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Champion. Robots. - from The Messenger

January 27, 2019

Picking up a couple of plastic cubes and balls and putting them down a few feet away doesn’t seem like a particularly difficult task.

It isn’t — for a person.

They don’t have to think about the complex series of motions, decisions and judgments. They just do it.

Getting a robot to do those things however, is complicated and there are probably as many engineering solutions to the problem as there are student engineers working on it.

The results of those students’ efforts were put on display Saturday during the FIRST Tech Challenge Robotic League Championships at Fort Dodge Senior High as they tested their machines against the task and other area teams.

FDSH student prepares a robot for competition

Sometimes Murphy’s Law can and will prove itself.

Brady Jaster, 15, a freshman at Southwinn High School in Calmar, got a little experience with that.

“We accidentally hit our power button,” he said. “We didn’t go. It’s just something that happens every once in awhile.”

Elijah Yates, 14, a freshman at Fort Dodge Senior High, is experiencing his first year of robotics competition.

“It’s fun,” he said. “It’s a great way to learn how to use skills and put them into real life situations.”

Each team has members with different areas of interest and different areas of skills.

Yates, who is considering a career as a robotics engineer is firmly on the hardware side.

“I do prefer building over programming,” he said.

Parker Johnson, 17, a senior at Southeast Valley High School in Gowrie, wore a white navy sailor cap to the meet. He is after all, the captain. The team is the JagWIRES.

“I got it from a friend,” he said.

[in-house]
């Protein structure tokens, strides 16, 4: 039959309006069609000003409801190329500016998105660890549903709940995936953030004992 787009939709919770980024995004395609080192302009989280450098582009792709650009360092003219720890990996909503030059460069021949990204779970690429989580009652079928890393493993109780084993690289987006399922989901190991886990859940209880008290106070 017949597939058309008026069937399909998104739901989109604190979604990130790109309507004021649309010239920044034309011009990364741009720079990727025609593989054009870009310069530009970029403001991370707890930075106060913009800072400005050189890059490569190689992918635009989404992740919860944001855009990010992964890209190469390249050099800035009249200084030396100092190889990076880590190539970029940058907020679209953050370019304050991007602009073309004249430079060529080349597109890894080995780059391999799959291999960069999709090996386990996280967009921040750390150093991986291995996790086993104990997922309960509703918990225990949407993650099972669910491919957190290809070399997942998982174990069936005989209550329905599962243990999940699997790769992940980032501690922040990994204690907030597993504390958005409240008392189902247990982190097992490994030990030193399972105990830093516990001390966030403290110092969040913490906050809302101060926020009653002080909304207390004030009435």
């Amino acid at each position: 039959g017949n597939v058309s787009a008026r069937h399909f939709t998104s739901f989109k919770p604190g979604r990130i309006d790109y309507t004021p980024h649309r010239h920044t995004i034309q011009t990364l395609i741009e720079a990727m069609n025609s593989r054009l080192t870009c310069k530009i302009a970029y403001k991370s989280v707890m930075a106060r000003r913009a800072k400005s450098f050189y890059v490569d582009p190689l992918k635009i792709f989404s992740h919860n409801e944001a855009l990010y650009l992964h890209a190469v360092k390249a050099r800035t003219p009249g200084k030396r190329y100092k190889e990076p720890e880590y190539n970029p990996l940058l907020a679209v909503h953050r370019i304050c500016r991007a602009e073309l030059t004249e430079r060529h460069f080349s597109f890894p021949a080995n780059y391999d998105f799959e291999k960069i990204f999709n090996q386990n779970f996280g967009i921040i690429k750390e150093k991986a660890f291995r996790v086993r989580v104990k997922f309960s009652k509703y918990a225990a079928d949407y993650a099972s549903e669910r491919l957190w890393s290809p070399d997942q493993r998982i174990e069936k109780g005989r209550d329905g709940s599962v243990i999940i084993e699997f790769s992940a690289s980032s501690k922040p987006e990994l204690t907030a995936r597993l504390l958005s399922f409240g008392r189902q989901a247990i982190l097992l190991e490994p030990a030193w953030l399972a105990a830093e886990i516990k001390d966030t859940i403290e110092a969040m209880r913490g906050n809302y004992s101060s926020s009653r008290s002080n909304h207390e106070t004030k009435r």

Costuming and fun hats are part of the event. One student wore a toilet plunger hat. Several had furry animal heads and there was even a shark and a cheeseburger hat.

Under the hats, though, is some serious thinking.

Johnson was working to get the programming just perfect.

“Our first heat with the program went wrong,” he said. “We now have the automation correct.”

Besides learning technology, he said that robotics have taught him many other skills. He cites professionalism, team work, forming partnerships and being able to communicate.

“If you had asked me questions two years ago I would have cowered away,” he said.

Whether seeking a career in the field or not, Johnson recommends it.

Fellow team members Katara Jondle, 18, a senior and Malik Brooks, 17, a junior agree with Johnson. They too have experienced growth in their teamwork, communication and speaking skills.

For the Recker family, of Fort Dodge, robotics have become a family activity.

They’re the Robot Reckers.

FDSH students drive their robot during competition

Tony and Dana Recker have both been volunteering at meets for the past three years.

Their sons, Ethan Recker, 17, and Owen Recker, 15 are active participants on Fort Dodge’s team.

“It’s fun to watch teams from all over Iowa,” Dana Recker said. “It’s neat to see the teams grow from their first year.”

She sees positive results in her own children from the program.

“It’s helped my kids,” she said. “For Ethan, I’ve seen him mature and take on more of a leader position. Owen likes to explore, especially the 3-D printing. I can’t say enough good things about Ed Birkey — he encourages them to use their strengths and encourages them to take chances.”

The youngest, Aidan Recker, was along Saturday as a volunteer with his parents.

“I decided to volunteer because of the food,” he joked. “I mean help out and stuff.”

Fort Dodge Community School District Superintendent Jesse Ulrich was on hand to watch the students compete.

He’s an active advocate of Science, Technology, Engineering and Math programs in the district.

“Everything we want out of our future engineering students is here today,” he said.

The top eight teams in Saturday’s competition will advance to the next level of competition.

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